The Begrudging Brother (Luke 15:11-32)

25 “Meanwhile, the older son was in the field. When he came near the house, he heard music and dancing. 26 So he called one of the servants and asked him what was going on. 27 ‘Your brother has come,’ he replied, ‘and your father has killed the fattened calf because he has him back safe and sound.’

28 “The older brother became angry and refused to go in. So his father went out and pleaded with him. 29 But he answered his father, ‘Look! All these years I’ve been slaving for you and never disobeyed your orders. Yet you never gave me even a young goat so I could celebrate with my friends. 30 But when this son of yours who has squandered your property with prostitutes comes home, you kill the fattened calf for him!’

31 “ ‘My son,’ the father said, ‘you are always with me, and everything I have is yours. 32 But we had to celebrate and be glad, because this brother of yours was dead and is alive again; he was lost and is found.’ ”  (Luke 15:25-32)
 Learn it:

            Today we are looking at the parable to the prodigal son.  It is fairly well known, and I want to focus more on the older brother.  The one that has been faithful the whole time to his father, while his younger brother wasted away the inheritance he received.  The older brother represents the Pharisee’s in Jesus’ time.  They felt superior to other people and did not want everyone coming to know God.  They felt they had been loyal longer and God should bless them and not new converts.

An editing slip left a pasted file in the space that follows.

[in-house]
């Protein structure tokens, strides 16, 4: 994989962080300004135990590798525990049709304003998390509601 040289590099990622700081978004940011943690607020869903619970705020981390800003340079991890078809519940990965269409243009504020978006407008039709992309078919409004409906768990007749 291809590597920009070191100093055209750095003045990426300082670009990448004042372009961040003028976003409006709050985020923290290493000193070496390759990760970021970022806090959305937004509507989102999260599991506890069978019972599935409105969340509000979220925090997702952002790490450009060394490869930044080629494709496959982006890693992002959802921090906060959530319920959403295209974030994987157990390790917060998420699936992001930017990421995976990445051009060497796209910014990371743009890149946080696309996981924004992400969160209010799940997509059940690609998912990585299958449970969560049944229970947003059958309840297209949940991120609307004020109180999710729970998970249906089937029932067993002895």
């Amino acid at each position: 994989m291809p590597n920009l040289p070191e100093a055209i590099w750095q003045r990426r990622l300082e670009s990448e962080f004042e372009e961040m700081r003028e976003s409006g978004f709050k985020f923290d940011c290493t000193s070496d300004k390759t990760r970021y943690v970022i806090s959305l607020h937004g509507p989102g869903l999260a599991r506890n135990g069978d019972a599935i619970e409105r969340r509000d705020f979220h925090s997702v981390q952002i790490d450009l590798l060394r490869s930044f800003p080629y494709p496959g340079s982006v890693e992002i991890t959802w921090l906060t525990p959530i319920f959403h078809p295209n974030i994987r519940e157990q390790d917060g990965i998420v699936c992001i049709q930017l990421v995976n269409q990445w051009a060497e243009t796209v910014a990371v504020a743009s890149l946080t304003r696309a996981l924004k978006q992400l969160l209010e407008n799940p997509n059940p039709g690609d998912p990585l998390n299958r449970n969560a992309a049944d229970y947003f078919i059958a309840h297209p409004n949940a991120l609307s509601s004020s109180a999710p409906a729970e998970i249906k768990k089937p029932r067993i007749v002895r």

Towards the end of the parable the older brother is outside arguing with his father about the party and celebration that is going on.  The father, which represents God, is loving and compassionate.  He wants to celebrate the return of the lost son and he wants the older brother to join in.  The story ends with a cliff hanger.  We do not know how the older brother responds to is father’s invitation.  Is he going to go into the party and celebrate or is he going to stay outside and be bitter?  The reader is left to think about what they would do in that same situation.

 Live it:

            This parable shows the deep love of God.  He freely gives to us the ability to live our lives the way we want to.  We can squander all the blessings he has given us and yet he is there waiting to welcome us back.  He will forgive all sins.  Past, present, and future.  When a person repents of their sins and turns to God it is a cause for celebration!  Sometimes we can have jaded hearts and question whether a person has genuinely repented or not.  We then keep a close eye on them and maybe even find ways to test them to see if they have really changed.  Is that what a loving Christian should do?  Jesus Christ tells us we are to forgive them and welcome them into the body of Christ.  Of course, if a person does slip up then we are to address that, but we should not hold them at arm’s length and judge them.  If you were the older brother how would you respond to father’s invitation?  Would you go in and celebrate or would you stay outside? 

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